E-cigarettes: harm reducing?
Combustible cigarettes kill two-thirds of long-term smokers.10 E-cigarettes do not involve combustion; therefore, if a smoker switches to e-cigarettes, carbon monoxide exposure and health harms will be reduced. Yet, the evidence regarding e-cigarettes as a cessation aid is limited; dual use with combustible cigarettes is common; and the safety of e-cigarettes has not been established.
Half of current smokers report regular use of e-cigarettes.11 Any use of cigarettes is harmful, and the concern is that individuals who use e-cigarettes will continue to smoke conventional cigarettes rather than quit. The strongest evidence in support of e-cigarettes for quitting smoking has come from observational studies in the UK. One study, a time-trend analysis, concluded that for every 1% increase in e-cigarette use, the success rate of quit attempts increased by 0.098%.12 In contrast, a second study in the UK found that daily use of e-cigarettes was associated with increases in quit attempts and reductions in number of cigarettes smoked, but not with smoking cessation.13
Meta-analyses have been conducted to synthesize the findings in the literature. A systematic review of 20 controlled studies concluded that the odds of quitting cigarettes was 28% lower in those who used e-cigarettes than in those who did not use e-cigarettes.14 Observational designs are challenged by confounding variables related to who self-selects to use an e-cigarette. Only 2 randomized controlled trials have evaluated e-cigarettes as a method for quitting conventional cigarettes. The quality of evidence was judged to be low grade, and in both trials, e-cigarettes with nicotine were no different in efficacy for quitting smoking than placebo (nicotine-free) e-cigarettes.15 To date, research does not support the use of e-cigarettes for cessation.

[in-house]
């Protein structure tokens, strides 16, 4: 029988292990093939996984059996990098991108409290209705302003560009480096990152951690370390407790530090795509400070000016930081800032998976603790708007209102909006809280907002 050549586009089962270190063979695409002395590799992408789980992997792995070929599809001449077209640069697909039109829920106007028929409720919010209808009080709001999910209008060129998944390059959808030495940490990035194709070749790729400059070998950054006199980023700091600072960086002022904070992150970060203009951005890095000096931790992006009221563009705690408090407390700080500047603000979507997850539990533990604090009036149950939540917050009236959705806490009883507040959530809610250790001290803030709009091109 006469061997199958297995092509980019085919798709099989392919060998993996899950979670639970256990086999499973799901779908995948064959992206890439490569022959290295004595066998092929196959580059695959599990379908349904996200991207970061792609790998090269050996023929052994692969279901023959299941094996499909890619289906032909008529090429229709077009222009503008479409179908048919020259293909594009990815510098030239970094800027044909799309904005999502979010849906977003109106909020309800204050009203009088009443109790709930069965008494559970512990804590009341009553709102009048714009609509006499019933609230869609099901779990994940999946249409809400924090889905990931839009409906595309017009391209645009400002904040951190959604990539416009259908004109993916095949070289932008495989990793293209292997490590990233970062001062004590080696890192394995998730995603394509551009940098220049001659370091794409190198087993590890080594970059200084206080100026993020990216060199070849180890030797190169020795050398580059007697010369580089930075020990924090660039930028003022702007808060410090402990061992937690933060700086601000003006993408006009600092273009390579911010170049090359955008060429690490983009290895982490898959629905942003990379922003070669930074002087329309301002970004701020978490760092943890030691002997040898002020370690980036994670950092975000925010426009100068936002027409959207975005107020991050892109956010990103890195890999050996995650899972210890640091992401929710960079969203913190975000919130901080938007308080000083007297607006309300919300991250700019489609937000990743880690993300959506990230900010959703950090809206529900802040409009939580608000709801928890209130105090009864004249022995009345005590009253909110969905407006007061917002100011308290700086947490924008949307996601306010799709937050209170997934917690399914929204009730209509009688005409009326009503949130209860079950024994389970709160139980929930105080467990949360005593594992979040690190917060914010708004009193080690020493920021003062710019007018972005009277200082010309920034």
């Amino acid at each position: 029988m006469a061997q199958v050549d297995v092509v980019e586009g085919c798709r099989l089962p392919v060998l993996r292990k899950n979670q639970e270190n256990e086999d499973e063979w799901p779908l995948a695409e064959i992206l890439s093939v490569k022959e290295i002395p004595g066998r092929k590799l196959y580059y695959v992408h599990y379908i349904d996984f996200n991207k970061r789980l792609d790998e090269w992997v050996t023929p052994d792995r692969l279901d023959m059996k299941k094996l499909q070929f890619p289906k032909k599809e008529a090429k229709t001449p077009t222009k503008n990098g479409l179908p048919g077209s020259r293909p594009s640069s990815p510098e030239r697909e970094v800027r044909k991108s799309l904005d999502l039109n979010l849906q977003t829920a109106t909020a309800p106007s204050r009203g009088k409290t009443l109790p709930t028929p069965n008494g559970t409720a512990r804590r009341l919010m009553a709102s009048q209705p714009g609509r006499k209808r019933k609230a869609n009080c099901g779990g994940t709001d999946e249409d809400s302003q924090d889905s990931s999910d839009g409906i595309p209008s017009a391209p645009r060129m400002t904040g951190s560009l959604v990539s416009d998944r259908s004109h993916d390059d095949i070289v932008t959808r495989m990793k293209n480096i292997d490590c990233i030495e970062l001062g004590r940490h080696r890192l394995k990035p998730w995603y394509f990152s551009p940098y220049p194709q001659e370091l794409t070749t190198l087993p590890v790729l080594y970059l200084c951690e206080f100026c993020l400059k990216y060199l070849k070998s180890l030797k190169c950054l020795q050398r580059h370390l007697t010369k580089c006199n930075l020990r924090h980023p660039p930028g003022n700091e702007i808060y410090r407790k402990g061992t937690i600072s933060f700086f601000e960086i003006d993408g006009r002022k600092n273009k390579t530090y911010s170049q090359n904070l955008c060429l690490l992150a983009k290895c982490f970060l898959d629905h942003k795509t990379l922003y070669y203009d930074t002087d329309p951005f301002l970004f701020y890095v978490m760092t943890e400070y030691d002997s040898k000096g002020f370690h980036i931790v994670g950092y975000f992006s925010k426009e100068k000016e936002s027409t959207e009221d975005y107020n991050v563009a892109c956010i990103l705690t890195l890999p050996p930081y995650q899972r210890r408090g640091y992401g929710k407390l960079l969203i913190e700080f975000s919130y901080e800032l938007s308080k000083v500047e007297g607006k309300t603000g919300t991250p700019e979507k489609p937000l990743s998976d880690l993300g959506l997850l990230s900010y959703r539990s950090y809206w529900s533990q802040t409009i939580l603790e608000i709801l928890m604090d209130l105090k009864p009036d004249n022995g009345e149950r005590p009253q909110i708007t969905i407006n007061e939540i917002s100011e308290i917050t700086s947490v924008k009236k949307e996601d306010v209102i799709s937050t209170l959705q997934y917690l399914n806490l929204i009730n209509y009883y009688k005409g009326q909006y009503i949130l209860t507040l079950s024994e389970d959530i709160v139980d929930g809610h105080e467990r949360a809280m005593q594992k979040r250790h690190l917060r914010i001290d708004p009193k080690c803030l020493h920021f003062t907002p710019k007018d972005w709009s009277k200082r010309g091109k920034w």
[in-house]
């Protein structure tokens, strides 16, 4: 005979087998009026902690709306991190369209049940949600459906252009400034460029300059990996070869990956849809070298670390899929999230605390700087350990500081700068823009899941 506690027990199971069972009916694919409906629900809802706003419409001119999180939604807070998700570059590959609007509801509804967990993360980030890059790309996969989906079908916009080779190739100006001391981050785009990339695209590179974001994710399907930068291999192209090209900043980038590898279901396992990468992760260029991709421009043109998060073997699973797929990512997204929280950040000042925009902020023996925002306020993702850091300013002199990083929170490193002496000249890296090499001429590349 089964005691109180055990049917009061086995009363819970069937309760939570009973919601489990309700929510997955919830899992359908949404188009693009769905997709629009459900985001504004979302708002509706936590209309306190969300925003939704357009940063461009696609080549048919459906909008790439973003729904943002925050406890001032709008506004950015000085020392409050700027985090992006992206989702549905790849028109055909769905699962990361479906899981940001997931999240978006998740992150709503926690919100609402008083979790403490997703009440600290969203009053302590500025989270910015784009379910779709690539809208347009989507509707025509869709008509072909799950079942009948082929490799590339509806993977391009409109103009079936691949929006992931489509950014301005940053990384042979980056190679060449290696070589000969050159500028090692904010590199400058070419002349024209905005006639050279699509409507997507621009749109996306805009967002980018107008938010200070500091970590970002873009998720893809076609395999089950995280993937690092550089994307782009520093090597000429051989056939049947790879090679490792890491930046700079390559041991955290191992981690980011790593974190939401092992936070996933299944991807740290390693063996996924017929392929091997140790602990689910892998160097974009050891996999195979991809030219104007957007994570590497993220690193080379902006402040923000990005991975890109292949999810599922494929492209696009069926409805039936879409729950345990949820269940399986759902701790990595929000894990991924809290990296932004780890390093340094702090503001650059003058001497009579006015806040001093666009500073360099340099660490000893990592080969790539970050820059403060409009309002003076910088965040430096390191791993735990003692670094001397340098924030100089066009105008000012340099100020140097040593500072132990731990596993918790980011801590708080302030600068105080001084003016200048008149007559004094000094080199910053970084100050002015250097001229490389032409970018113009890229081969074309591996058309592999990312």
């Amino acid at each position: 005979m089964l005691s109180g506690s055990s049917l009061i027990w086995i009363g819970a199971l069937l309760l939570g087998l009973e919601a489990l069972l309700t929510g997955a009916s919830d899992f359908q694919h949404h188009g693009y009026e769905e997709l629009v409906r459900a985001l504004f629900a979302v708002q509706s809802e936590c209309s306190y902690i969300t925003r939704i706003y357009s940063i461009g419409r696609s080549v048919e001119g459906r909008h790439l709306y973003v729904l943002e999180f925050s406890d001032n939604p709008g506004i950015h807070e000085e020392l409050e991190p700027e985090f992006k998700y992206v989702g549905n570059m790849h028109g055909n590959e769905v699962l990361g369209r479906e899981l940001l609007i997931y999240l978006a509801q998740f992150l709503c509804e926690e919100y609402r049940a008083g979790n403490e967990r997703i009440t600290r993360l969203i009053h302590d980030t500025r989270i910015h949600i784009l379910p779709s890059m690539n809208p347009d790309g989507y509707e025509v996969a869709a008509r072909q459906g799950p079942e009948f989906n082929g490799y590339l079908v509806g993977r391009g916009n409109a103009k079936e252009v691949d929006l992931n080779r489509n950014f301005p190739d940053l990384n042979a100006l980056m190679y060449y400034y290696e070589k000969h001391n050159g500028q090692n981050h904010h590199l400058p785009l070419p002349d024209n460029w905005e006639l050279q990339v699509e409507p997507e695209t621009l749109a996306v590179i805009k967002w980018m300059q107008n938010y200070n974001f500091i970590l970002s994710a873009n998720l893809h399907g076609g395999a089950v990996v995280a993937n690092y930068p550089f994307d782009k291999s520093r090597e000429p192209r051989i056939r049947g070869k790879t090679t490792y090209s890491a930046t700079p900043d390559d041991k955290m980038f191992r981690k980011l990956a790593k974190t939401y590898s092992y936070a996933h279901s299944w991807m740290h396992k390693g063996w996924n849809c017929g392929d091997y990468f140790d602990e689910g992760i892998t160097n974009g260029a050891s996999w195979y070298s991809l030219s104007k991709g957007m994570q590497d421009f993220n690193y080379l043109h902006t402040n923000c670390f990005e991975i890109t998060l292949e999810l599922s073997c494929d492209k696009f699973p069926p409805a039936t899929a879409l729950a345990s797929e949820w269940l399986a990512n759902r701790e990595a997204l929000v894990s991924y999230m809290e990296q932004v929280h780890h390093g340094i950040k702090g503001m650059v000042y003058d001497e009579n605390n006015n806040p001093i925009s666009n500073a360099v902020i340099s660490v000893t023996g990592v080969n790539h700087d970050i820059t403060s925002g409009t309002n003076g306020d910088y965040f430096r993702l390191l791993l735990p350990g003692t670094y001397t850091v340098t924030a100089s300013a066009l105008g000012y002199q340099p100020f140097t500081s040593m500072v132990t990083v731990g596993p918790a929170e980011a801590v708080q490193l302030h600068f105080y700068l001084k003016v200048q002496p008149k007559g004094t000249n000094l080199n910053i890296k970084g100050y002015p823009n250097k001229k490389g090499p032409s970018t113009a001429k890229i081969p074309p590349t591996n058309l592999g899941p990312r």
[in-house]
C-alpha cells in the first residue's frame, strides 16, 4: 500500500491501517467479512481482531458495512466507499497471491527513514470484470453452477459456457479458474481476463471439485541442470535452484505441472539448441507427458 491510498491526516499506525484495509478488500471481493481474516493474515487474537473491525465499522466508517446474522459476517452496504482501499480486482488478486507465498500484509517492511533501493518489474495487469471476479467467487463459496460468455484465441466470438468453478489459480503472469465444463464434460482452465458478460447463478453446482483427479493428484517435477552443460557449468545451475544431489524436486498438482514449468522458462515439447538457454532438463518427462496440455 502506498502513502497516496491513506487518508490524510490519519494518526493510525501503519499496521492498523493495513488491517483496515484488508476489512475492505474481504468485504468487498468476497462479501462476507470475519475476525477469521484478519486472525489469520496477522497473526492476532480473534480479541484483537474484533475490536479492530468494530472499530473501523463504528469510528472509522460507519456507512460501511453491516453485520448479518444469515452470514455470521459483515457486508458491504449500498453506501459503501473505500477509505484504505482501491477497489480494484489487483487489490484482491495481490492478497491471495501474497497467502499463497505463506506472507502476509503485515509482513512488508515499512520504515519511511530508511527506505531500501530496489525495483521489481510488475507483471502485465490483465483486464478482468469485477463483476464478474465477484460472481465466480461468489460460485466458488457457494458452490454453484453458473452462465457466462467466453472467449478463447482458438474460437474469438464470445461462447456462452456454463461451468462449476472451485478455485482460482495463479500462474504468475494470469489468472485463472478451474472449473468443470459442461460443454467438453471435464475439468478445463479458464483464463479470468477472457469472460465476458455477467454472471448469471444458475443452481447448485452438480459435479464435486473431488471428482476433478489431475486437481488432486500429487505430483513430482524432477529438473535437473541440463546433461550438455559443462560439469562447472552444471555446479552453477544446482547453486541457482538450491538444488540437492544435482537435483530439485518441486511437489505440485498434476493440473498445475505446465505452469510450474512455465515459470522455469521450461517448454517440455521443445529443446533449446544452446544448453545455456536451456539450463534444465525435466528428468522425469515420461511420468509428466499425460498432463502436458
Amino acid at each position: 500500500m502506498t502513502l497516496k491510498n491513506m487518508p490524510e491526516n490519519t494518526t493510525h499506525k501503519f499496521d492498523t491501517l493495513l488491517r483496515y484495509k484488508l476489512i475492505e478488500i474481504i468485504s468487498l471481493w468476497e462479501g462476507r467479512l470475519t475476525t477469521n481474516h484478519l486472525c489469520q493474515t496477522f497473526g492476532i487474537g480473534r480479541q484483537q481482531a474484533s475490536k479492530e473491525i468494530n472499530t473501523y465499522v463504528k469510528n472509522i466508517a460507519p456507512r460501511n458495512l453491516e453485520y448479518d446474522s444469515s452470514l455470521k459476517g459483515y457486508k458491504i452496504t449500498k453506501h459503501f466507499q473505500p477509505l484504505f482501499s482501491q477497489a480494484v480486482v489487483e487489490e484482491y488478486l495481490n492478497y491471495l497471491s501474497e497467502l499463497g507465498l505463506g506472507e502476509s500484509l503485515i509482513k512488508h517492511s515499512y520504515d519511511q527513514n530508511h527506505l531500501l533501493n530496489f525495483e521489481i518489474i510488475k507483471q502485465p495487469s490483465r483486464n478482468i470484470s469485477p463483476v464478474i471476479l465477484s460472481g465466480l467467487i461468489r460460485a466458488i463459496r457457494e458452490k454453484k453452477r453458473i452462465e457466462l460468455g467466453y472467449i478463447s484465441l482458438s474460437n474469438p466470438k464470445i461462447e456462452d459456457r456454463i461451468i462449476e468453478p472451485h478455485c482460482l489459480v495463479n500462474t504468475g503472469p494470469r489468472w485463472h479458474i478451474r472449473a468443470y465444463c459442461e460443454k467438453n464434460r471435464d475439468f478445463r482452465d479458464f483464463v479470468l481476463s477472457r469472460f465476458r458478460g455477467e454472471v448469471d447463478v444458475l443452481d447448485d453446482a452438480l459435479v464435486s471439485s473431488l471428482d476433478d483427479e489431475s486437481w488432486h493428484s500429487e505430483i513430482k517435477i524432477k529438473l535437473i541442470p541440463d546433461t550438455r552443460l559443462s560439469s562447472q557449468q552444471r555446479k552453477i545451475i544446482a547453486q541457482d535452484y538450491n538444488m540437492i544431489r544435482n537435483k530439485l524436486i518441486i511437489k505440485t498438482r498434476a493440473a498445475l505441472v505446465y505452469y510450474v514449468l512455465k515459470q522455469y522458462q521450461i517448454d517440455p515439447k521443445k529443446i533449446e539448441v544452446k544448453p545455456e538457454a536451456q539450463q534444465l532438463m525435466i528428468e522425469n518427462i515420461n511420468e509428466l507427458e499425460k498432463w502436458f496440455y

The American Heart Association’s (AHA) policy statement on e-cigarettes does not recommend their use; however, if a patient has tried and failed evidence-based tobacco cessation methods or is unwilling to try them, the AHA recommends16:
• No dual use of traditional cigarettes with e-cigarettes
• That a quit date is also set for the e-cigarettes
Tobacco and mental illness
Smokers with mental illness consume nearly half the cigarettes sold in the US and die on average 25 years earlier than the general population, largely from chronic diseases, most tobacco-related. Tobacco use also creates a significant economic burden on patients, increases isolation, and affects the metabolism of a number of psychiatric medications.
Despite the obvious need to treat tobacco addiction, there has been a historic reluctance to do so out of concerns that mental health functioning may worsen with cessation. In a 2007 AAMC (Association of American Medical Colleges) Survey of more than 3000 physicians, psychiatrists were the least likely to address tobacco addiction—although findings indicate that psychiatric outcomes improve with tobacco cessation.17,18 The tobacco industry also plays a role by promoting the self-medication hypothesis (ie, that cigarettes reduce psychiatric symptoms). However, cigarettes reduce withdrawal symptoms of nicotine rather than psychiatric symptoms. Symptoms of nicotine withdrawal can mimic psychiatric symptoms (depression, insomnia, irritability, anxiety, restlessness).
In contrast to the unknowns regarding e-cigarettes, there are evidence-based and well-established cessation treatments that are underutilized.
Dr. Das is Clinical Assistant Professor, Department of Psychiatry and Behavioral Sciences, Stanford University School of Medicine; Dr. Prochaska is Associate Professor of Medicine at the Stanford Prevention Research Center, Stanford University School of Medicine, Stanford, CA.
Dr. Prochaska has been a consultant for Pfizer, which makes smoking cessation medications, and has been an expert witness for plaintiffs’ counsel in court cases against the tobacco companies.
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